Lars von Trier's tedious, unenlightening portrayal of hypersexualized women leaves you wondering why you even bothered


In a cinematic environment in which women were depicted as fully rounded human beings with a wide range of sexual expression available to them without judgment, Lars von Trier's Nymphomaniac would still be a disgusting, degrading portrait of a terrible person — it is completely unfun, unpleasant, unerotic and unenlightening. In the cinematic environment that actually exists, it's a salacious yet tedious portrayal of a woman who would appear to confirm all the nastiest stereotypes about women: that they sexually prey upon and sexually manipulate men purely for the power rush of it, and not because they actually enjoy sex at all. They just put up a façade of being sex-obsessed sluts, for reasons known only to mysterious, unknowable women. What is it with these gals, anyway? If only we could talk to women and ask them ….

I suspect that von Trier believes that Nymphomaniac is him talking to a woman (one invented in his head, but still) and asking her just why she's just such an awful person. And, sure, you could say that this is just one woman depicted here, Joe (Charlotte Gainsbourg, and Stacy Martin as teen Joe and young woman Joe), and she's not intended to represent anything other than herself. Fine. But there are still huge problems with this that continue to make me believe that if von Trier loves women (as his defenders say he does), he's got strange ideas about what love means. It's certainly not about abuse, cold disregard and pretending to get close while remaining distant.

Hey! Maybe that's why the great "love" of Joe's life is supposedly her twisted relationship with the awful Jerome (Shia LaBeouf). Joe's first encounter with Jerome is the beginning of her sexual odyssey, when she (around the age of 14 or so) asks him (much older) to take her virginity. Which he does, with a few quick, unromantic thrusts. Neither seems to get any pleasure out of this encounter — it's purely mechanical. She certainly experiences pain, which we can tell from the camera up her ass (figuratively) as she lurches away.

And that's the first hint that this isn't the story of a woman's sexual life, but the story of a man looking at a woman as a sexual thing. Certainly, Joe can have no memories of seeing her own ass from a short distance away. This not-Joe's perspective occurs again in her story's next chapter, when she and a girlfriend, both still underage teens, engage in a contest aboard a commuter train to see who can screw the most men on the train in the shortest time. As they sashay along the train corridors seeking likely targets, there's the camera's POV again, leering at Joe's underage ass.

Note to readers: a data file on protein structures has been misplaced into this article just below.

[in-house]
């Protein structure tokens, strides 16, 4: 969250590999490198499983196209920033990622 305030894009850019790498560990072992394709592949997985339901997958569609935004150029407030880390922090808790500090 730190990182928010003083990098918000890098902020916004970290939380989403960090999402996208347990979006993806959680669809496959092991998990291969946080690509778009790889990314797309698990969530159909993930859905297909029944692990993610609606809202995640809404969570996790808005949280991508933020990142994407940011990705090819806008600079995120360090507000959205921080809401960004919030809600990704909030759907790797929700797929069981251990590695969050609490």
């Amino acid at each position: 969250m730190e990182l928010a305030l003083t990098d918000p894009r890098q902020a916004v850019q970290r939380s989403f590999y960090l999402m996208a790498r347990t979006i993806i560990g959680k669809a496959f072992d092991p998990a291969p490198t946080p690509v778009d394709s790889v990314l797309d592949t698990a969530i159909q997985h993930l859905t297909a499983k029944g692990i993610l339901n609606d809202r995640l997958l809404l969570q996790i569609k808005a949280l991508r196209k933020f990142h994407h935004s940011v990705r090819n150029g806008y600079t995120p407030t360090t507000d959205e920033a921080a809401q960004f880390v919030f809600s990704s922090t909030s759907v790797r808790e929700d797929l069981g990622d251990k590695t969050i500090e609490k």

Joe is telling her sexual life story to Seligman (Stellan Skarsgård). It's meant to explain why he found her beaten up and unconscious in an alley near where he lives, and why she dismisses her condition of beat-into-unconsciousness as "[her] own fault" because she's "just a bad human being." We could take Nymphomaniac as not representing von Trier's perspective but Seligman's, as if it's him having all those lustful visions of Joe being a bad, bad girl. Except that doesn't make the situation any better, and there's good reason later on, when we learn more about Seligman, for concluding that this cannot be the case anyway.

As Joe tells her story to Seligman, we can't even be sure she's telling anything close to the truth. Because, just like Kevin Spacey in The Usual Suspects, she grabs glimpses of the things that Seligman is interested in from the stuff in his apartment — like fly-fishing — and weaves them throughout her story. Just as her life has been one long trail of manipulating men, she's attempting to manipulate Seligman for some reason that's never clear, except that it probably means we can believe at least some of her story: She manipulates because she can, because she has a vagina and an ass that men cannot resist with even the slightest invitation. (As with most examples of misogyny, men fare as badly here as women do.) Some of the tales she tells Seligman are so mendaciously absurd, they cannot be taken seriously. Her religiously ecstatic vision, as a 12-year-old, of the Whore of Babylon, accompanied by her first (spontaneous) orgasm is one. We can't trust Joe, and we can't believe her. Just like a woman?

Four hours of Nymphomaniac — four hours of copulation — and at the end of it, I don't know why I bothered. Movie characters don't have to be likable — Joe surely is not — but they should at least be fascinating. They certainly need to justify a four-hour-long movie about themselves. (Despite the Volume 1/Volume 2 crap, this is one long movie, not two distinct ones.) But for a story that's supposed to make us understand why she is the way she is, she's as big a mystery at the end as she was at the beginning. What are we meant to learn from this except "Women are weird and strange and unknowable"?

Except, you know, we aren't.

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